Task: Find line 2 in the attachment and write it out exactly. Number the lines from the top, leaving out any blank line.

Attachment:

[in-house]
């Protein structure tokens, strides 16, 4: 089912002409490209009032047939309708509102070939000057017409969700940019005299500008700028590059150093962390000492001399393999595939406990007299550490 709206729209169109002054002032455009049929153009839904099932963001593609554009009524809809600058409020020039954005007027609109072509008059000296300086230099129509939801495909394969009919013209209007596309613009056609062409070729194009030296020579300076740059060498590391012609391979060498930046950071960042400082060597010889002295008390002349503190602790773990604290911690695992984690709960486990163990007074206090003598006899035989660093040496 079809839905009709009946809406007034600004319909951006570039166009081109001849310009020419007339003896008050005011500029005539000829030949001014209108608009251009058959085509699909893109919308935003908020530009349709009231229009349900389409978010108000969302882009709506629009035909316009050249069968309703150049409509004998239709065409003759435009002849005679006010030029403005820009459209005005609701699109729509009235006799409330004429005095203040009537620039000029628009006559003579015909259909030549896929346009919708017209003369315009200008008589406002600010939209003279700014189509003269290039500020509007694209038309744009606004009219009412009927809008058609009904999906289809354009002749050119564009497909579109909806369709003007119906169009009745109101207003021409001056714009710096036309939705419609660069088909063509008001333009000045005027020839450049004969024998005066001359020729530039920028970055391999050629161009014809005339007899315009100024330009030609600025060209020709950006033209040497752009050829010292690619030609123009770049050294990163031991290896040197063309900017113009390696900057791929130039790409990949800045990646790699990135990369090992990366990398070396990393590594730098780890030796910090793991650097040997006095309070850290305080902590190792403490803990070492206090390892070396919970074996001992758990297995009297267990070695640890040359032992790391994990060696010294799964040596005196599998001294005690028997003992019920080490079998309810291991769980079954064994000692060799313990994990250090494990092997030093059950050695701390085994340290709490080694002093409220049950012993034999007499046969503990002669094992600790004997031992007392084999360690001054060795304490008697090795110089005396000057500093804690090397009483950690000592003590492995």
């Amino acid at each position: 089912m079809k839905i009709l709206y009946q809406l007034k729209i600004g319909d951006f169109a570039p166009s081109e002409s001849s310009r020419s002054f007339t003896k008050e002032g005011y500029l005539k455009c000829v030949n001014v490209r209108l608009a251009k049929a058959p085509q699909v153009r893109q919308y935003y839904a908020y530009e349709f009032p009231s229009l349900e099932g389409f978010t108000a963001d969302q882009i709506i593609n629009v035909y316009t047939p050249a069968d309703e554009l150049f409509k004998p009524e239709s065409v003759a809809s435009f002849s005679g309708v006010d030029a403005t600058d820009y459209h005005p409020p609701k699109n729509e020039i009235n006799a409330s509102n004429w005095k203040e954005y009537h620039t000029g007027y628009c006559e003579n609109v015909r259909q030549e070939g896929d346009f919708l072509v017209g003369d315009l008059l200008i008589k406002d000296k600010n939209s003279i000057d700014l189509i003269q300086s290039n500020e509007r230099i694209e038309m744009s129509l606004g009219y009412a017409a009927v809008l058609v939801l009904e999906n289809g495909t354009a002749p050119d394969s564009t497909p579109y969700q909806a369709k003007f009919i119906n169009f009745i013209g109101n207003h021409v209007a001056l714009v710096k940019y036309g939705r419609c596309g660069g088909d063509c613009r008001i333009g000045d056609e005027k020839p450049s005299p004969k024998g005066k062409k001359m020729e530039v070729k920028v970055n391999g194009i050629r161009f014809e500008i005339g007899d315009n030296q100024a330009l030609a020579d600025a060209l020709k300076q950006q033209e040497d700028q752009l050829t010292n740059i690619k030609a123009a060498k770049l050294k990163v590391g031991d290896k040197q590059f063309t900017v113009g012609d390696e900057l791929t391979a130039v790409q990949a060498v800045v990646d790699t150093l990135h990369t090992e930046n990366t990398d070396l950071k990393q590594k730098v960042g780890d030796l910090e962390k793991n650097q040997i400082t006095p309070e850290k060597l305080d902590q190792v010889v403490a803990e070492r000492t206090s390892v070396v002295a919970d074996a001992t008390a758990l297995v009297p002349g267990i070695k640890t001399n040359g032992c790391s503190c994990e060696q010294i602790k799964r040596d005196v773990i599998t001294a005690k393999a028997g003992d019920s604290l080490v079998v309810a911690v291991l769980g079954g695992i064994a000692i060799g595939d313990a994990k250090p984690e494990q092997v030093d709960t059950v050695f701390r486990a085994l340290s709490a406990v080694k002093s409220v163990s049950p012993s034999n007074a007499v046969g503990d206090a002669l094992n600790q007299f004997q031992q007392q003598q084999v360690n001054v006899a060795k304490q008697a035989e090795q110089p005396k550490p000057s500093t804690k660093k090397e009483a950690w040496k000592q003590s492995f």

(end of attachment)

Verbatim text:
């Protein structure tokens, strides 16, 4: 089912002409490209009032047939309708509102070939000057017409969700940019005299500008700028590059150093962390000492001399393999595939406990007299550490 709206729209169109002054002032455009049929153009839904099932963001593609554009009524809809600058409020020039954005007027609109072509008059000296300086230099129509939801495909394969009919013209209007596309613009056609062409070729194009030296020579300076740059060498590391012609391979060498930046950071960042400082060597010889002295008390002349503190602790773990604290911690695992984690709960486990163990007074206090003598006899035989660093040496 079809839905009709009946809406007034600004319909951006570039166009081109001849310009020419007339003896008050005011500029005539000829030949001014209108608009251009058959085509699909893109919308935003908020530009349709009231229009349900389409978010108000969302882009709506629009035909316009050249069968309703150049409509004998239709065409003759435009002849005679006010030029403005820009459209005005609701699109729509009235006799409330004429005095203040009537620039000029628009006559003579015909259909030549896929346009919708017209003369315009200008008589406002600010939209003279700014189509003269290039500020509007694209038309744009606004009219009412009927809008058609009904999906289809354009002749050119564009497909579109909806369709003007119906169009009745109101207003021409001056714009710096036309939705419609660069088909063509008001333009000045005027020839450049004969024998005066001359020729530039920028970055391999050629161009014809005339007899315009100024330009030609600025060209020709950006033209040497752009050829010292690619030609123009770049050294990163031991290896040197063309900017113009390696900057791929130039790409990949800045990646790699990135990369090992990366990398070396990393590594730098780890030796910090793991650097040997006095309070850290305080902590190792403490803990070492206090390892070396919970074996001992758990297995009297267990070695640890040359032992790391994990060696010294799964040596005196599998001294005690028997003992019920080490079998309810291991769980079954064994000692060799313990994990250090494990092997030093059950050695701390085994340290709490080694002093409220049950012993034999007499046969503990002669094992600790004997031992007392084999360690001054060795304490008697090795110089005396000057500093804690090397009483950690000592003590492995």